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State v. Gunnels

Court of Appeals of Ohio, Eighth District, Cuyahoga

July 11, 2019

STATE OF OHIO, Plaintiff-Appellee,
v.
KEVIN GUNNELS, Defendant-Appellant.

          Criminal Appeal from the Cuyahoga County Court of Common Pleas Case No. CR-17-623902-A

          Michael C. O'Malley, Cuyahoga County Prosecuting Attorney, and Steven N. Szelagiewicz, Assistant Prosecuting Attorney, for appellee.

          Joseph V. Pagano, for appellant.

          JOURNAL ENTRY AND OPINION

          EILEEN A. GALLAGHER, JUDGE.

         {¶ 1} High on PCP and driving in excess of 100 m.p.h. down a city street, defendant-appellant Kevin Gunnels hit and killed two innocent people, Adrian Stradford and Connie Anderson. Gunnels pleaded guilty to two counts of aggravated vehicular homicide, both felonies of the first degree. Gunnels also pleaded guilty to three misdemeanors - two counts of criminal damaging related to the vehicles involved in the collision and one count of driving while under the influence of alcohol or drugs. For each aggravated vehicular homicide count, the trial court sentenced Gunnels to 8 years in prison and ordered consecutive service for a total term of 16 years. The court imposed concurrent sentences for the misdemeanor counts that subsumed into the larger sentence.

         {¶ 2} At the sentencing hearing, the court also imposed sentence on Gunnels in a second case which was pending at the time of the fatal accident. In that case, Gunnels had pleaded guilty to one count of felony domestic violence after punching a woman in the face. The court sentenced Gunnels to one year in prison and ordered that sentence to run consecutive to the 16-year term in the other case for a total sentence of 17 years in prison.

         {¶ 3} On appeal, Gunnels raises three assignments of error, arguing the trial court erred by imposing consecutive sentences, [1] by denying his request for a mitigation of penalty report and by failing to calculate his jail-time credit. For the reasons that follow, we affirm Gunnels' sentence and find no error in the court's denial of his request for a mitigation report, however, we reverse and remand the case for the court to determine and journalize his jail-time credit.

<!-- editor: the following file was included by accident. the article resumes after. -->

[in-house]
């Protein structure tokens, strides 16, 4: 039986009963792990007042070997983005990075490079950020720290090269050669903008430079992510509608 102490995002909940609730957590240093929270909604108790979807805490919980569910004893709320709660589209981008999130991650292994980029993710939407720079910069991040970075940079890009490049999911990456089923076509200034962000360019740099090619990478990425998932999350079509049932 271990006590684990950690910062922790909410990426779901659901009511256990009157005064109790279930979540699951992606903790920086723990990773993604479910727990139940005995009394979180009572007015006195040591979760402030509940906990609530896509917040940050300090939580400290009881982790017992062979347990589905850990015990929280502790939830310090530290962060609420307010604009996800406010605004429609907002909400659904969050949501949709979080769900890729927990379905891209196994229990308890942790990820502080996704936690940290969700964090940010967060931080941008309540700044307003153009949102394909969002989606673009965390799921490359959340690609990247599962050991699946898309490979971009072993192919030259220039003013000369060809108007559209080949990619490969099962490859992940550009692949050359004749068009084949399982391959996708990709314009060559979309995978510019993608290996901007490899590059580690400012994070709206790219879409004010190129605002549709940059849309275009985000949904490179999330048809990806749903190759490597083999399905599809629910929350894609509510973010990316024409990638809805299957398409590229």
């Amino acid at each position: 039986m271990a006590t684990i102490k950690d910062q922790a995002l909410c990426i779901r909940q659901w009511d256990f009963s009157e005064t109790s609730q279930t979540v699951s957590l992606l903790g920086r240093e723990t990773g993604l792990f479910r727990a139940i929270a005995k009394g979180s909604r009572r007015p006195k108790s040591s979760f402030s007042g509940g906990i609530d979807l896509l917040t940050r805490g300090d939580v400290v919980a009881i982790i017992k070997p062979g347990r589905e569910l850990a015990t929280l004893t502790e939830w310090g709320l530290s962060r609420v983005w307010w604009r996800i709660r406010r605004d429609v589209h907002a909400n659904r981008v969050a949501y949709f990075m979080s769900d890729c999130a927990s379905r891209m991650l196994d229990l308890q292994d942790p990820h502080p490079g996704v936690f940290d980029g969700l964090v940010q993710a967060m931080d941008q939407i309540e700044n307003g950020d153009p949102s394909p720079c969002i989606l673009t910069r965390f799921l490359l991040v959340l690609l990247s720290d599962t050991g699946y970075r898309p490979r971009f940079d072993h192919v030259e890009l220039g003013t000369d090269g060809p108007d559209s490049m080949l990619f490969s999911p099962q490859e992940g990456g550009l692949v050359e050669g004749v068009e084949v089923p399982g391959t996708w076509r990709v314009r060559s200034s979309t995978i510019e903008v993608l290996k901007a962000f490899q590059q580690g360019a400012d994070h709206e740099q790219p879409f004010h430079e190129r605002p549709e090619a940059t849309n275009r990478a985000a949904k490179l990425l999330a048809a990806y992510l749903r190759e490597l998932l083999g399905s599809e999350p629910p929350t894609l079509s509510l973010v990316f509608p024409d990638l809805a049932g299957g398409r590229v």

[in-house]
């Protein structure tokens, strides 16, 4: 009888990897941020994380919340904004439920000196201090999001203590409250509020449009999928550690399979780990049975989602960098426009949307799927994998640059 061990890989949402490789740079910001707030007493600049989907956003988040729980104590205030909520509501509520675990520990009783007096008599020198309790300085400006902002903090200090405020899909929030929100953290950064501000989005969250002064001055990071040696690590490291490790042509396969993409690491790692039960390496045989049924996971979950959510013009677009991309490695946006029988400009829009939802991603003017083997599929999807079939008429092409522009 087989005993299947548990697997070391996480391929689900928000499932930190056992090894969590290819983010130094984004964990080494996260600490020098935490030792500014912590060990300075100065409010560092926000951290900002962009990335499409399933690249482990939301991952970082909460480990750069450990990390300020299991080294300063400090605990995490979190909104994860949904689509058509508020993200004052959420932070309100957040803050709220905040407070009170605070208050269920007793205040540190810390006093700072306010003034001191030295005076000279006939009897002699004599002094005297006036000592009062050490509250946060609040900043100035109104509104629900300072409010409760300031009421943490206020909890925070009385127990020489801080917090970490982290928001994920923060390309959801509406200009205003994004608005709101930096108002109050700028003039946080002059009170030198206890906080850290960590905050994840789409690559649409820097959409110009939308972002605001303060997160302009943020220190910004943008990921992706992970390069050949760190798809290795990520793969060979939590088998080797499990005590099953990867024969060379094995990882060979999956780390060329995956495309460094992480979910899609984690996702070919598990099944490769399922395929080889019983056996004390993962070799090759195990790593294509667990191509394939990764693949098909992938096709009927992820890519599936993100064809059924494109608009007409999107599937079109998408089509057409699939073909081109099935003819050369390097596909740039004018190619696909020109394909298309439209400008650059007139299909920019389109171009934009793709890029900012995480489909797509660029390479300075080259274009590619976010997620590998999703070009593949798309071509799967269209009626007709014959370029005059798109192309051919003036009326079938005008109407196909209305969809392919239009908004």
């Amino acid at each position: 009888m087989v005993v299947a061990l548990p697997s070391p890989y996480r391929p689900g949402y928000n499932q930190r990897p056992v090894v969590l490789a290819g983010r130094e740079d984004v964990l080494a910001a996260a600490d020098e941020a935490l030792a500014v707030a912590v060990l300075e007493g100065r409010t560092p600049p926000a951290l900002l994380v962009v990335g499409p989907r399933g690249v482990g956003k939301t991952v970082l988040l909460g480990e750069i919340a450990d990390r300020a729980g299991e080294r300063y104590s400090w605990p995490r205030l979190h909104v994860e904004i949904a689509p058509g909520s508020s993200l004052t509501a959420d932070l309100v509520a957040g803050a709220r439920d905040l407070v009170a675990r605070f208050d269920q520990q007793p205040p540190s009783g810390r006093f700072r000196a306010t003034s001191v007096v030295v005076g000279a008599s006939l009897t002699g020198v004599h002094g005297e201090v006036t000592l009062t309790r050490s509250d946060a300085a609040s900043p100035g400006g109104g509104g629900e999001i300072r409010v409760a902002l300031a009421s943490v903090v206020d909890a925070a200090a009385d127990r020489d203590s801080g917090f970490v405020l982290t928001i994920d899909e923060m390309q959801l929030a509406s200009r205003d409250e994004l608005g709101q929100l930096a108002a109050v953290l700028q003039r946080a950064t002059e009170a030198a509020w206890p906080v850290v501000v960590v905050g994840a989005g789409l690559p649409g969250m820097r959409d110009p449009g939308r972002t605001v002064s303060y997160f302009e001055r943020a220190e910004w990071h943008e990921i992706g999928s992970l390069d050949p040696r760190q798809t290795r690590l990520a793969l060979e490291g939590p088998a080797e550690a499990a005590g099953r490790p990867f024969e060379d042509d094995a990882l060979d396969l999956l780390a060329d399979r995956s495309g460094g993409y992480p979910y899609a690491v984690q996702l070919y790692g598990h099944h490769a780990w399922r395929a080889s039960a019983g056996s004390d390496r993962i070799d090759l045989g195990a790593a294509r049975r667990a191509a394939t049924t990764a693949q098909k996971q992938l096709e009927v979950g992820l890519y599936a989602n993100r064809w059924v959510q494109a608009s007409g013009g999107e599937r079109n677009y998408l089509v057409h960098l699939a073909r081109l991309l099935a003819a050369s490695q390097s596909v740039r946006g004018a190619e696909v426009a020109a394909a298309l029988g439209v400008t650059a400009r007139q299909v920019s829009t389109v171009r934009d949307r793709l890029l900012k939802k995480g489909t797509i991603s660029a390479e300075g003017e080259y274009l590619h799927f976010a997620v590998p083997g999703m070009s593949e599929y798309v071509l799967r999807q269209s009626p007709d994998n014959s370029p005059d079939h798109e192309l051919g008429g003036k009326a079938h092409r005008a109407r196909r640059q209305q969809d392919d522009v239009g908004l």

Law and Analysis

         Consecutive Sentences

         {¶ 4} In the first assignment of error, Gunnels challenges the imposition of consecutive sentences. He concedes that the trial court made the appropriate findings to impose consecutive sentences, but argues that the record does not support those findings. We disagree.

         {¶ 5} R.C. 2929.14(C)(4) requires a trial court to make specific findings before imposing consecutive sentences and to incorporate those findings into its sentencing journal entry. State v. Bonnell, 140 Ohio St.3d 209, 2014-Ohio-3177, 16 N.E.3d 659, at syllabus. A trial court is not, however, required to articulate reasons in support of its decision to impose consecutive sentences. Id. "[A]s long as the reviewing court can discern that the trial court engaged in the correct analysis and can determine that the record contains evidence to support the findings, consecutive sentences should be upheld." Id. at ¶ 29.

         {¶ 6} Where the trial court made the requisite consecutive sentencing findings, R.C. 2953.08(G)(2) requires this court to affirm an order of consecutive service unless we "clearly and convincingly" find that the record does not support the court's findings in support of consecutive sentences. State v. Venes, 2013-Ohio-1891, 992 N.E.2d 453, ¶ 21 (8th Dist.) ("This is an extremely deferential standard of review.").

         {¶ 7} Review of the record reflects that the high-speed crash and resulting deaths was not an isolated incident of criminal behavior. As previously stated, Gunnels committed these crimes while he had a pending felony domestic violence case. Moreover, we note that Gunnels did not have a valid driver's license at the time of the crash, nor at any other time in his life. The prosecutor indicated Gunnels did have a valid temporary driver's license at one point, but that it was suspended in 1993.

         {¶ 8} Beyond these offenses, Gunnels also has an extensive criminal history. Before the court imposed consecutive sentences, it discussed Gunnels' previous DUI and domestic violence convictions. It further outlined his criminal ...


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